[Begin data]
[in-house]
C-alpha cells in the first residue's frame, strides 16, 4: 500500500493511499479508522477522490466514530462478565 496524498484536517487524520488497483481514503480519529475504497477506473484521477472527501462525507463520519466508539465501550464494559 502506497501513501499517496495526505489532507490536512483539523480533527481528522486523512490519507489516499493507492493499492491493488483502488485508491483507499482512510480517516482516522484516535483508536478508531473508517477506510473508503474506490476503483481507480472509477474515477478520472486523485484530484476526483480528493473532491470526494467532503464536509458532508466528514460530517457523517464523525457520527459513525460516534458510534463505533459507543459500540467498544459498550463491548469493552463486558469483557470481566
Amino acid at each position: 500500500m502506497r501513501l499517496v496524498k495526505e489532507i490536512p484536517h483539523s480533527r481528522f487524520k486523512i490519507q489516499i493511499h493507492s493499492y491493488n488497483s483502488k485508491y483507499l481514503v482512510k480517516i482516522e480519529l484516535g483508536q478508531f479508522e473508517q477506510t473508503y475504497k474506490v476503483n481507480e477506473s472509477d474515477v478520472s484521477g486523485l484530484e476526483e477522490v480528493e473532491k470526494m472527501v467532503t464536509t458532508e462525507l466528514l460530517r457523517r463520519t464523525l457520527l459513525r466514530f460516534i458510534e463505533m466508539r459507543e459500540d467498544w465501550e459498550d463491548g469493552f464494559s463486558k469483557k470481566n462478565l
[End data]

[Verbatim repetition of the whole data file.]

[in-house]
C-alpha cells in the first residue's frame, strides 16, 4: 500500500493511499479508522477522490466514530462478565 496524498484536517487524520488497483481514503480519529475504497477506473484521477472527501462525507463520519466508539465501550464494559 502506497501513501499517496495526505489532507490536512483539523480533527481528522486523512490519507489516499493507492493499492491493488483502488485508491483507499482512510480517516482516522484516535483508536478508531473508517477506510473508503474506490476503483481507480472509477474515477478520472486523485484530484476526483480528493473532491470526494467532503464536509458532508466528514460530517457523517464523525457520527459513525460516534458510534463505533459507543459500540467498544459498550463491548469493552463486558469483557470481566
Amino acid at each position: 500500500m502506497r501513501l499517496v496524498k495526505e489532507i490536512p484536517h483539523s480533527r481528522f487524520k486523512i490519507q489516499i493511499h493507492s493499492y491493488n488497483s483502488k485508491y483507499l481514503v482512510k480517516i482516522e480519529l484516535g483508536q478508531f479508522e473508517q477506510t473508503y475504497k474506490v476503483n481507480e477506473s472509477d474515477v478520472s484521477g486523485l484530484e476526483e477522490v480528493e473532491k470526494m472527501v467532503t464536509t458532508e462525507l466528514l460530517r457523517r463520519t464523525l457520527l459513525r466514530f460516534i458510534e463505533m466508539r459507543e459500540d467498544w465501550e459498550d463491548g469493552f464494559s463486558k469483557k470481566n462478565l